[Left] Paul in a rare moment of actually playing a Marauder before smashing it to bits.
[Right] 1976 Gibson Marauder ad. This particular design was used for a number of ads in 1976. Ron Wood did one for the S-1 and Peter Cetera had his own for the Grabber.
As the band's popularity rose Gibson were poised to take advantage. Remember, Gibson had gotten in "on the ground floor" in late 1974 when the band was still struggling and just barely selling records. Now, with Alive! literally flying off the shelves, the band ready to reveal a new look and a brand new, hopefully even more successful album, Gibson decided to get some added mileage out of the relationship. The 1976 "white session" shot by Barry Levine on April 9 got turned into the 1976 Marauder advertisement on the right. Whatever one may think of this particular ad it was definitely a step up from the 1975 Marauder ad...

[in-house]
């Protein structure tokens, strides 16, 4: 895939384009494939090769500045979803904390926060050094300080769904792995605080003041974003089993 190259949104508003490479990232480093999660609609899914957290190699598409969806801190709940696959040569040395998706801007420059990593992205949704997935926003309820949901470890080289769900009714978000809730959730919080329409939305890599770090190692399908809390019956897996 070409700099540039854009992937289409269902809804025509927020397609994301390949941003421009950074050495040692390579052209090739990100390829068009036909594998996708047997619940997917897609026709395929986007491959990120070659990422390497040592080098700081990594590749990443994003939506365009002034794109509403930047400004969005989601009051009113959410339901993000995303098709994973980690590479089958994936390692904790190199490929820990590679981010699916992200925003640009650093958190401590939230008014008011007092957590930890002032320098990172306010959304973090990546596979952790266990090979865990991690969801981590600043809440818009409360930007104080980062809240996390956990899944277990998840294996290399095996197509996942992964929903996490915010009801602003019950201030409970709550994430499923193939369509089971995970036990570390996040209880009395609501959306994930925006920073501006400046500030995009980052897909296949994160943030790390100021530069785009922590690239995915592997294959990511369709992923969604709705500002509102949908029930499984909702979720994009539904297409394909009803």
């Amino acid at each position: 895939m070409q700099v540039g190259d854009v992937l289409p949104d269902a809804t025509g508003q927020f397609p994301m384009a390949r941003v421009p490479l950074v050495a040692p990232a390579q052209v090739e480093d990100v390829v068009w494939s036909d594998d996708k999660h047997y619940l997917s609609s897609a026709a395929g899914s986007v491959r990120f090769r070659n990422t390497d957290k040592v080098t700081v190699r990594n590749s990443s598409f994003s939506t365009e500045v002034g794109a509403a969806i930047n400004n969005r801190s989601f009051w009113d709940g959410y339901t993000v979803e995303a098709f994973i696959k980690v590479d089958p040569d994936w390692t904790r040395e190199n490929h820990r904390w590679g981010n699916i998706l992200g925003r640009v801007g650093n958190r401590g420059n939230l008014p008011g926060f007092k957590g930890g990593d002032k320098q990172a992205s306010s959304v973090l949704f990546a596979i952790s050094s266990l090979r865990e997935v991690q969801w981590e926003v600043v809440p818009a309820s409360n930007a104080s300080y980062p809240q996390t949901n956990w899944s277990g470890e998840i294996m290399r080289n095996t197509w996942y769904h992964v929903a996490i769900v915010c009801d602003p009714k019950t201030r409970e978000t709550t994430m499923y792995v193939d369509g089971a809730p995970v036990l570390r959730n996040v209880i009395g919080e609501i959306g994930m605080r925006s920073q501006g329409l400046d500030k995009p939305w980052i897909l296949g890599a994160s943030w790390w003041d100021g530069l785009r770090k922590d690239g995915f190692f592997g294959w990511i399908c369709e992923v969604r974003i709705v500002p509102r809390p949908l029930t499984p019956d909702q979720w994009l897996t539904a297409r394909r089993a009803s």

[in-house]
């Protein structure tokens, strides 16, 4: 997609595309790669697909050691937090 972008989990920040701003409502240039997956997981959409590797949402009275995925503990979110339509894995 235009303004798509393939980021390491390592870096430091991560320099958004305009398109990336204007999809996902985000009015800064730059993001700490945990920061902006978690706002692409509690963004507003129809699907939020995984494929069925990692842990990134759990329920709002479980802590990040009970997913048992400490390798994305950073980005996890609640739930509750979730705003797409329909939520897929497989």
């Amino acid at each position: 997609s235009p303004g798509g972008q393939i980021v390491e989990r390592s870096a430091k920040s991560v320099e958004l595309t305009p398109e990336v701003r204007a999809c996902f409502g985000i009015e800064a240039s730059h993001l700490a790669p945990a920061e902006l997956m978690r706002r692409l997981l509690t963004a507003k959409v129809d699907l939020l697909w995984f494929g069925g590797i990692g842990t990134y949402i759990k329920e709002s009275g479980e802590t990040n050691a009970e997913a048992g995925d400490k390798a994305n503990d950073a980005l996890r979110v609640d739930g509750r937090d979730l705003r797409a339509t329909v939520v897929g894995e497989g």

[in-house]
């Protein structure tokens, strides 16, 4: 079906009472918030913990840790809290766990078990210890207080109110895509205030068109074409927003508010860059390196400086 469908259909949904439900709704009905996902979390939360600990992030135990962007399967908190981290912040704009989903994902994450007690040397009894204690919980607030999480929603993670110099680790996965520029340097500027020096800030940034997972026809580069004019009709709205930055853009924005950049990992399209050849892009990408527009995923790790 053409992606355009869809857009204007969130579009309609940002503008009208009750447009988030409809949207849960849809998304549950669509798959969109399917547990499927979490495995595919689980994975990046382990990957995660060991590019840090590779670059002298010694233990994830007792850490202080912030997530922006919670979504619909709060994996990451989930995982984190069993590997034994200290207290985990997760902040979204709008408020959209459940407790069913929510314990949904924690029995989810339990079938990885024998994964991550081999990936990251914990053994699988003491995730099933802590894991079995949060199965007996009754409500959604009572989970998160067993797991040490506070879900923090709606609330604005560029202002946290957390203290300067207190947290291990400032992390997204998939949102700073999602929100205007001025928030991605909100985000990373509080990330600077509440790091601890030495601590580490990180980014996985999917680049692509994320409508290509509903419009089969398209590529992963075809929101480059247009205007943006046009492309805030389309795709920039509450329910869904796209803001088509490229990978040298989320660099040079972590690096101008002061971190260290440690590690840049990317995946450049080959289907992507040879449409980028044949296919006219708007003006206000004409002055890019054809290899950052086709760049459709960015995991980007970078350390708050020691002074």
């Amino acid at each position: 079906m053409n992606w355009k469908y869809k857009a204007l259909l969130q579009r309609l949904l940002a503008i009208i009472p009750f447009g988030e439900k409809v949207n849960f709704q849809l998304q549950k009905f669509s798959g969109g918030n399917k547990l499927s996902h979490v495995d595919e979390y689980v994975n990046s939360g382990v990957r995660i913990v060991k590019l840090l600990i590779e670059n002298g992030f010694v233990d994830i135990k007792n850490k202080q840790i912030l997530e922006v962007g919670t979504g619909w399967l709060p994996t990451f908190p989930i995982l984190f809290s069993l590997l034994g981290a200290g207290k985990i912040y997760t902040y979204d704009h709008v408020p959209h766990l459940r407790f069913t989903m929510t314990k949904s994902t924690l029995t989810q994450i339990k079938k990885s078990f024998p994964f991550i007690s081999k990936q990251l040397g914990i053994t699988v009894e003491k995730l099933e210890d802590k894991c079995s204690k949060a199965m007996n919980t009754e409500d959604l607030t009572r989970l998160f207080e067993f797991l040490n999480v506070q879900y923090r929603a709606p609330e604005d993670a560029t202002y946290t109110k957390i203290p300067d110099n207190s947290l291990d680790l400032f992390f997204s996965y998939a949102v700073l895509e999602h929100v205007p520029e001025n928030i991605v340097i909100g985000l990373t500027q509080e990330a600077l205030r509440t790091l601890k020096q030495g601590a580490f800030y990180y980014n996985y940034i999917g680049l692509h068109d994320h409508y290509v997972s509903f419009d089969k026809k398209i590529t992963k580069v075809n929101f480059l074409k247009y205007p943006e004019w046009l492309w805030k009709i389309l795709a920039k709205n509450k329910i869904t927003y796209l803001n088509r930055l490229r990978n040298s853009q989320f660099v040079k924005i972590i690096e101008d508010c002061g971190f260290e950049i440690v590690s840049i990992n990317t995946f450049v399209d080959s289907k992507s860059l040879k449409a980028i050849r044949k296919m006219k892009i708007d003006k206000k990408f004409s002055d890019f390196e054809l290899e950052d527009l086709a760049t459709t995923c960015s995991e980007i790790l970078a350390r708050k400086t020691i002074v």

The Marauder Custom that KISS "endorses" here was a slightly more expensive model, a whopping $150 separated it and the M-1 in 1976, that was only available in the sunburst tone seen in the ad. This is the premier showing of the new look of the pickguard. Up until 1978 the M-1 retained its less "stylish" pickguard with the rounded lower edge by the output jack, after that the Marauder Custom disappears from price lists and the M-1 appropriates its pickguard (albeit in one-ply).